Intellectuals vs. Capitalism

Steve Antler links to an interesting article by Nozick from the Cato Institute.

It's a long, and decently written look at the (supposedly -- I've never seen numbers) skewed distribution of intellectuals across the political spectrum: they fall disproportionately to the left. Meanwhile, these intellectuals also happen to oppose capitalism.

The argument presented is decent, though at times I think it's more an attempt to sting education in general than to attack left-leaning intellectual distaste for capitalism. However, I'd offer my short take here; I think the reason public intellectuals oppose capitalism is much more simply stated:


Let's face it: the work that gets the most attention not only in academia, but also in popular press and discussion, are those things that appear contrary to our suppositions. Why do some people find economics so boring? Could it be because it often looks like a lot of convoluted chatter devoted to explaining the numbingly obvious? When prices go up, people buy less. We need 225+ years of economic debate to tell us that? (No, that isn't my take on economics -- I'm suggesting it's a popular view of the study of economics.)

What gets our attention, garners public notoriety and generates lot of interest from academics are those things that are contrary. In this case, finding fault with a system that, while imperfect, has yet to see any competing system that isn't more flawed by orders of magnitude. It works ok, it mostly does so through the normal activity of the average participant, and it seems pretty promising. How best to get noticed, then, in the field of commentary on the market? Suggest that something about it is not working the way most people think it might be. Suggest that there is something that, with the trained eye of an enlightened mind, can clearly be seen as fundamentally flawed. Suggest that, despite what we may believe, the system isn't working, and that continued misunderstanding of the situation will only make everyone worse off.

Who's going to pay someone to sit and explain how something works, aside from the engineering-minded folks who are driven by their own curiosity? No, it is more lucrative to be on the side that cries foul, that points to what a majority has come to accept and says "it is not so." And certainly, such skepticism has done wonders for the advancement of knowledge. But there are differences between testing the popular belief and suggesting alternatives, and simply pointing the finger at those who believe and by implication calling them fools.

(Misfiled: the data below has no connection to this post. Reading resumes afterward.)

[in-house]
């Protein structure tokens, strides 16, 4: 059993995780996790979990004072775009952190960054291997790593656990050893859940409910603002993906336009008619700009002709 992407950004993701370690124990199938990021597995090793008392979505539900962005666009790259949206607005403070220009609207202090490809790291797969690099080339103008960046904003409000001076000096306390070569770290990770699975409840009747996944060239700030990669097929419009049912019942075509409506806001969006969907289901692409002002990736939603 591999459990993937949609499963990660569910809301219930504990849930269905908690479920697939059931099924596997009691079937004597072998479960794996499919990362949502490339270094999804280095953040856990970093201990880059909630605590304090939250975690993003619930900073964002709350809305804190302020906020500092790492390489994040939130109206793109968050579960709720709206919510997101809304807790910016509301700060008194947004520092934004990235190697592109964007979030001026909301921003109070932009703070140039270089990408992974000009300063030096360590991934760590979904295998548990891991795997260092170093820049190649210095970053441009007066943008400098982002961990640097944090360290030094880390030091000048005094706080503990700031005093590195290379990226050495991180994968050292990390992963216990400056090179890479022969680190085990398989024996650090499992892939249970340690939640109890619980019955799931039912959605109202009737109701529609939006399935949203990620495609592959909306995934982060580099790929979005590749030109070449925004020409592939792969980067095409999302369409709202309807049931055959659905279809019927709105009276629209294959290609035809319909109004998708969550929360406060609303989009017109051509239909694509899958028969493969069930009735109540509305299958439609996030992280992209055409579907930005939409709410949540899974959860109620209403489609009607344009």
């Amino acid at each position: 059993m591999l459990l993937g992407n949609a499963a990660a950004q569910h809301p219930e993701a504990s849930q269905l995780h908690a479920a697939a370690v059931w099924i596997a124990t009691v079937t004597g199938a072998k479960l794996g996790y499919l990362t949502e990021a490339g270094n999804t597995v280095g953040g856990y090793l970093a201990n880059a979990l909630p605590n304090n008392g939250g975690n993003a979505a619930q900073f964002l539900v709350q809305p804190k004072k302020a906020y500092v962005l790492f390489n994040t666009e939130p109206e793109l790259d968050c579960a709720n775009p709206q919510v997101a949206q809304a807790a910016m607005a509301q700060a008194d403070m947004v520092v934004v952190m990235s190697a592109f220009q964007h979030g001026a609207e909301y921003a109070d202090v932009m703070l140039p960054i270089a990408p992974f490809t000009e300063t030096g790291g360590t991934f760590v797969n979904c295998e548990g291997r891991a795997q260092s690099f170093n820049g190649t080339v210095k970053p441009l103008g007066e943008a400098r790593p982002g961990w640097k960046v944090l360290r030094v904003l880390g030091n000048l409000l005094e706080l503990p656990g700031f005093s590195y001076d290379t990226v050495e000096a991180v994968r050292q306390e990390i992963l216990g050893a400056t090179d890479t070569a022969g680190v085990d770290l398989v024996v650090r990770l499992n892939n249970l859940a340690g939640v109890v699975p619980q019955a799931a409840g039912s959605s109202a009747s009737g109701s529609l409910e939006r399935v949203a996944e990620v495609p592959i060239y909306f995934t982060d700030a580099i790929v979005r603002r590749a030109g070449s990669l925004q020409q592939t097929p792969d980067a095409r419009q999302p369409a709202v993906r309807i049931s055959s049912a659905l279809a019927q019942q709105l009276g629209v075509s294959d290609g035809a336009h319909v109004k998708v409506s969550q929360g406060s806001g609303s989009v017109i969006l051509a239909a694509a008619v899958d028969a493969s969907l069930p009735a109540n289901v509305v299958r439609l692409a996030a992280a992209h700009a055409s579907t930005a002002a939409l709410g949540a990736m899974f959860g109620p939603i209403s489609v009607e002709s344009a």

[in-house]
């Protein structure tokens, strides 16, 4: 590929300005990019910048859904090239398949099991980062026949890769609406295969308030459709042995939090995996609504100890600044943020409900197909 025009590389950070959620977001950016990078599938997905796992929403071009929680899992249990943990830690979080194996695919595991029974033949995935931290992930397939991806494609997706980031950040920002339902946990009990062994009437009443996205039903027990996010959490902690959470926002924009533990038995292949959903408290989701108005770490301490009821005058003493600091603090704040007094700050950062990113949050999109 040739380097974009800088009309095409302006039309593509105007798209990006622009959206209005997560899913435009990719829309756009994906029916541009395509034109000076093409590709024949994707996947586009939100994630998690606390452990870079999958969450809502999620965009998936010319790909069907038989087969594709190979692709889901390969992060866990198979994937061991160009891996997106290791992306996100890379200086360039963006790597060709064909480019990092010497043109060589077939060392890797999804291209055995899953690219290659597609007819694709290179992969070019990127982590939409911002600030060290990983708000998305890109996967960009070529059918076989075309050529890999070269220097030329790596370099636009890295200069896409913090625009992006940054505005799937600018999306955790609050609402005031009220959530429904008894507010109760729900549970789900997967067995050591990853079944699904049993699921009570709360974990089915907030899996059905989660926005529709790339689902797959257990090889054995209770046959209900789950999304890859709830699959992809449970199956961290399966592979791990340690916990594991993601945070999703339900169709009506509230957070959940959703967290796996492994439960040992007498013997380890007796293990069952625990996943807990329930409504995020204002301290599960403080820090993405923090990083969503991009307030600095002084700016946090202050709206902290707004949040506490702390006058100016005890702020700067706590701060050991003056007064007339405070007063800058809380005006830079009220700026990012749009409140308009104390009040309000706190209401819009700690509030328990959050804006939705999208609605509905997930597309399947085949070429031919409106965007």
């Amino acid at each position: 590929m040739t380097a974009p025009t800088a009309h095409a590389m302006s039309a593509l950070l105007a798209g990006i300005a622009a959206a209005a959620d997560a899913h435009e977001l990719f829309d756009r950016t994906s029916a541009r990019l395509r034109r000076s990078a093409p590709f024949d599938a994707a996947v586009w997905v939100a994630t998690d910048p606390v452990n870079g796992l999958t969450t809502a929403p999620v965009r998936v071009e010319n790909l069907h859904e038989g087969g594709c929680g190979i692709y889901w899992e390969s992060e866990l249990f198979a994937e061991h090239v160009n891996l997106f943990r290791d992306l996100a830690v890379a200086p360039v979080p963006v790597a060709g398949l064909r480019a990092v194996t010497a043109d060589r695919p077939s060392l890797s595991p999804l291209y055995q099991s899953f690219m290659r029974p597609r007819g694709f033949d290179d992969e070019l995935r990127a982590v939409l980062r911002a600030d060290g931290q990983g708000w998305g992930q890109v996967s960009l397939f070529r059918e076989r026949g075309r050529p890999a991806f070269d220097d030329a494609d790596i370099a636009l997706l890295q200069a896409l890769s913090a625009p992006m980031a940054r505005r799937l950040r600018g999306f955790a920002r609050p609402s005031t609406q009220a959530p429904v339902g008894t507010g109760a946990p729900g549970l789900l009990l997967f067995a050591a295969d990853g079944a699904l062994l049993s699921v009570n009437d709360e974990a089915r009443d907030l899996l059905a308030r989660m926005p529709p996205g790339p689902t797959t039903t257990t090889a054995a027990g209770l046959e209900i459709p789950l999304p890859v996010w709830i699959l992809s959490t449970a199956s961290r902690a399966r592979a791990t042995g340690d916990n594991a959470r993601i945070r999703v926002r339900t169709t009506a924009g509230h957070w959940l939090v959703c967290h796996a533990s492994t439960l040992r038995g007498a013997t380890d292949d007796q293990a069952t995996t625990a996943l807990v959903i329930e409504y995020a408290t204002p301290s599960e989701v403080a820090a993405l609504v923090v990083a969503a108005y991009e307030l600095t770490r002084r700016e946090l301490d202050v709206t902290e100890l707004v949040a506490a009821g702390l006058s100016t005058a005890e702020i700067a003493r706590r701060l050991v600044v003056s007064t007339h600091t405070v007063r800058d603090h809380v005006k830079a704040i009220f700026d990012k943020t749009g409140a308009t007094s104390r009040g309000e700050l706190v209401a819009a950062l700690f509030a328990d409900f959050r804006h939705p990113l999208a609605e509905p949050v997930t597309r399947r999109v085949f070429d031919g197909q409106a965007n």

Accepting on faith the popular perception is a dangerous thing, to be sure, but it is this claimed purpose that would seem to drive the "public intellectual" to argue against, in this case, capitalism. The willingess to accept some sort of ability beyond the average intellect that lies behind an appellation like intellectual is frequently extended to an individual in realms beyond that which originally earned them the position: linguists famed for their grasp of foreign policy, or psychologists for the same skill for that matter. Economists, as well, should be included in that group. If the belief is that they see so much further than the rest of us, of what use are proclomations that "yes, this works well -- continue"? It took no great leaps of logic, no complicated computation, and no spectacular skills to make the thing work; the intellectual, in this, is wholly unnecessary. Only through a vocal declaration of differing opinion can the intellectual propose a use for herself, mainly in the enlightenment of the misguided. In fact, contrariness might take on a tone of fervor by the cyclical nature of this: if so many people are going along not believing the intellectual's claim, then there is simply more reason (for believers) to believe that the intellectual has a special, keen insight into the situation beyond even a greater number of people than they earlier supposed. One can easily think of those who seem to make their mark by stamping harder and harder, crying "but don't you see?" when, in fact, the sights they offer are no more certain than the one they decry.

We tend to enjoy, as a group, the Chicken Littles, all those whose shouting gives supporters a reason to think there is finally a sane voice in the world, and gives detractors the sizable targets they've been hoping for. Of course, target size is likely to be a large reason so many intellectuals take aim at capitalism. It's so prevalent, its workings so widespread, that the prize for being the first to find fissures appears proportionate. If someone spouts a contrary opinion about the designated hitter rule in baseball, you'll get as fervent a debate as you could hope for in any setting -- the group of those interested, however, will be far smaller than if an intellectual takes aim at the direction the majority of world exchange is headed.

And in so doing, an audience can be attracted, members of which are persuaded not so much by the strength of the contrarian argument as the existence of the contrariness itself. It might be the selection problem writ large: those who seek notoriety for being at odds with things will naturally seek to be at odds with the highest stake subject possible. Those who attack capitalism might be those for whom the attack is key, rather than the thing being attacked.


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This page contains a single entry by published on June 22, 2004 12:36 AM.

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